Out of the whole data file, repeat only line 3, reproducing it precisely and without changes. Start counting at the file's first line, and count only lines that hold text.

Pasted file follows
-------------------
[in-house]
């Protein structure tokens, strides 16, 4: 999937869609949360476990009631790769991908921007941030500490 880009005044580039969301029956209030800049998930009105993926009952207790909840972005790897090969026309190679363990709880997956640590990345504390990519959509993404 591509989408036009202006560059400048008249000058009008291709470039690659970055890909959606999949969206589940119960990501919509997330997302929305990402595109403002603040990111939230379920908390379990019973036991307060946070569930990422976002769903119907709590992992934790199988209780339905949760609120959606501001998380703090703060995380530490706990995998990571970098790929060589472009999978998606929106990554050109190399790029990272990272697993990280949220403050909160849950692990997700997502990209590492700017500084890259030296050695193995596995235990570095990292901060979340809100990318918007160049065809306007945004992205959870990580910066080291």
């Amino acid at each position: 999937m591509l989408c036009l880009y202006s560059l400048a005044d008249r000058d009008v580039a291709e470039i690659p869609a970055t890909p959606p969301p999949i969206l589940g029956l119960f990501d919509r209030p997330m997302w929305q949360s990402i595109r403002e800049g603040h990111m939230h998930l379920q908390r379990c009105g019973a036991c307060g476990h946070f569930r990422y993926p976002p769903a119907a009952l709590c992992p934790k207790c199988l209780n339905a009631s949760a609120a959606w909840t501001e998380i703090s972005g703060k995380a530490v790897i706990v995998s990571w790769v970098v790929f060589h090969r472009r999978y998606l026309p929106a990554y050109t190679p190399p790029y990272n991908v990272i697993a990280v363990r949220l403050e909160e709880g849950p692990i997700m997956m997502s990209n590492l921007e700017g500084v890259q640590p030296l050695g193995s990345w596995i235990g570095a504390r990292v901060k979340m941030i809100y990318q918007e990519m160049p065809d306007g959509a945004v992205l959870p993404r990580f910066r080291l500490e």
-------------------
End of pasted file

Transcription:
């Amino acid at each position: 999937m591509l989408c036009l880009y202006s560059l400048a005044d008249r000058d009008v580039a291709e470039i690659p869609a970055t890909p959606p969301p999949i969206l589940g029956l119960f990501d919509r209030p997330m997302w929305q949360s990402i595109r403002e800049g603040h990111m939230h998930l379920q908390r379990c009105g019973a036991c307060g476990h946070f569930r990422y993926p976002p769903a119907a009952l709590c992992p934790k207790c199988l209780n339905a009631s949760a609120a959606w909840t501001e998380i703090s972005g703060k995380a530490v790897i706990v995998s990571w790769v970098v790929f060589h090969r472009r999978y998606l026309p929106a990554y050109t190679p190399p790029y990272n991908v990272i697993a990280v363990r949220l403050e909160e709880g849950p692990i997700m997956m997502s990209n590492l921007e700017g500084v890259q640590p030296l050695g193995s990345w596995i235990g570095a504390r990292v901060k979340m941030i809100y990318q918007e990519m160049p065809d306007g959509a945004v992205l959870p993404r990580f910066r080291l500490e």